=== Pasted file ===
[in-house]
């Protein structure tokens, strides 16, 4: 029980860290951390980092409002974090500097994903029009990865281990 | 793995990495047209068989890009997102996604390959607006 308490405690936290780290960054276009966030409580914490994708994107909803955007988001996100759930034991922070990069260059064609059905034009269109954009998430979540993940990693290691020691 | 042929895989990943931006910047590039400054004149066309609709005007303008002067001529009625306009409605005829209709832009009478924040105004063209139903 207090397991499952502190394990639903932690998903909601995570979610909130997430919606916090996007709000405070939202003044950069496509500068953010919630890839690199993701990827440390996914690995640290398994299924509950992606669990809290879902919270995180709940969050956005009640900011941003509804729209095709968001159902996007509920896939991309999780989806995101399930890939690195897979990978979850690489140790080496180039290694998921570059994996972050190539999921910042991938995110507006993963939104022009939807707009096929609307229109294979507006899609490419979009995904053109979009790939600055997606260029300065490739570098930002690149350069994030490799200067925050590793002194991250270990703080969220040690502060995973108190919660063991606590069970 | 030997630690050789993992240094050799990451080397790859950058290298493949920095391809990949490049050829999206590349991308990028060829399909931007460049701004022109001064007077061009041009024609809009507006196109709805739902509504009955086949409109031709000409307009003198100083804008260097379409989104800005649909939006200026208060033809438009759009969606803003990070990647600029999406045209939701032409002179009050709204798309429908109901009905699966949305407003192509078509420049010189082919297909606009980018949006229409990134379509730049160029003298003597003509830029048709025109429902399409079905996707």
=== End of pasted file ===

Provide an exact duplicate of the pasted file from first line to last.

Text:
[in-house]
């Protein structure tokens, strides 16, 4: 029980860290951390980092409002974090500097994903029009990865281990 | 793995990495047209068989890009997102996604390959607006 308490405690936290780290960054276009966030409580914490994708994107909803955007988001996100759930034991922070990069260059064609059905034009269109954009998430979540993940990693290691020691 | 042929895989990943931006910047590039400054004149066309609709005007303008002067001529009625306009409605005829209709832009009478924040105004063209139903 207090397991499952502190394990639903932690998903909601995570979610909130997430919606916090996007709000405070939202003044950069496509500068953010919630890839690199993701990827440390996914690995640290398994299924509950992606669990809290879902919270995180709940969050956005009640900011941003509804729209095709968001159902996007509920896939991309999780989806995101399930890939690195897979990978979850690489140790080496180039290694998921570059994996972050190539999921910042991938995110507006993963939104022009939807707009096929609307229109294979507006899609490419979009995904053109979009790939600055997606260029300065490739570098930002690149350069994030490799200067925050590793002194991250270990703080969220040690502060995973108190919660063991606590069970 | 030997630690050789993992240094050799990451080397790859950058290298493949920095391809990949490049050829999206590349991308990028060829399909931007460049701004022109001064007077061009041009024609809009507006196109709805739902509504009955086949409109031709000409307009003198100083804008260097379409989104800005649909939006200026208060033809438009759009969606803003990070990647600029999406045209939701032409002179009050709204798309429908109901009905699966949305407003192509078509420049010189082919297909606009980018949006229409990134379509730049160029003298003597003509830029048709025109429902399409079905996707």